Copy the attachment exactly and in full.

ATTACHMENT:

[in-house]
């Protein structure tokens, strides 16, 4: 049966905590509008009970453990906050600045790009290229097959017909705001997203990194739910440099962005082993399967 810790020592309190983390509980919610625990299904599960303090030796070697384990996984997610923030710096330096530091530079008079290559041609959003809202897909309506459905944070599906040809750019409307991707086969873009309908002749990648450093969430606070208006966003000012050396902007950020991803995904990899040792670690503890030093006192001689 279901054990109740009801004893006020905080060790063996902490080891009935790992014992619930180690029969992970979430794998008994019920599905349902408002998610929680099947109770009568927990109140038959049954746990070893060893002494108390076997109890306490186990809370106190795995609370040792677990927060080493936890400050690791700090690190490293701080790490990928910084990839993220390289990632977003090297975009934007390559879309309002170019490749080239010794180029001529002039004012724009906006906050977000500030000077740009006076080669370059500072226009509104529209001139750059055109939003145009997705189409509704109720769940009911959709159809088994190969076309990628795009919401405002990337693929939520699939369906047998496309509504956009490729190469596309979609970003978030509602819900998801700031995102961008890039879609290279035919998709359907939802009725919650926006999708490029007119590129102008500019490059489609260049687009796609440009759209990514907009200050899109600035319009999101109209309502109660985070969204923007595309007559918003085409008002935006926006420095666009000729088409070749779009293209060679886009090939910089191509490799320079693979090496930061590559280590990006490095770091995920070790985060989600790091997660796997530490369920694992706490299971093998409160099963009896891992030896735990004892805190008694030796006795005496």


[in-house]
């Protein structure tokens, strides 16, 4: 049966905590509008009970453990906050600045790009290229097959017909705001997203990194739910440099962005082993399967 810790020592309190983390509980919610625990299904599960303090030796070697384990996984997610923030710096330096530091530079008079290559041609959003809202897909309506459905944070599906040809750019409307991707086969873009309908002749990648450093969430606070208006966003000012050396902007950020991803995904990899040792670690503890030093006192001689 279901054990109740009801004893006020905080060790063996902490080891009935790992014992619930180690029969992970979430794998008994019920599905349902408002998610929680099947109770009568927990109140038959049954746990070893060893002494108390076997109890306490186990809370106190795995609370040792677990927060080493936890400050690791700090690190490293701080790490990928910084990839993220390289990632977003090297975009934007390559879309309002170019490749080239010794180029001529002039004012724009906006906050977000500030000077740009006076080669370059500072226009509104529209001139750059055109939003145009997705189409509704109720769940009911959709159809088994190969076309990628795009919401405002990337693929939520699939369906047998496309509504956009490729190469596309979609970003978030509602819900998801700031995102961008890039879609290279035919998709359907939802009725919650926006999708490029007119590129102008500019490059489609260049687009796609440009759209990514907009200050899109600035319009999101109209309502109660985070969204923007595309007559918003085409008002935006926006420095666009000729088409070749779009293209060679886009090939910089191509490799320079693979090496930061590559280590990006490095770091995920070790985060989600790091997660796997530490369920694992706490299971093998409160099963009896891992030896735990004892805190008694030796006795005496």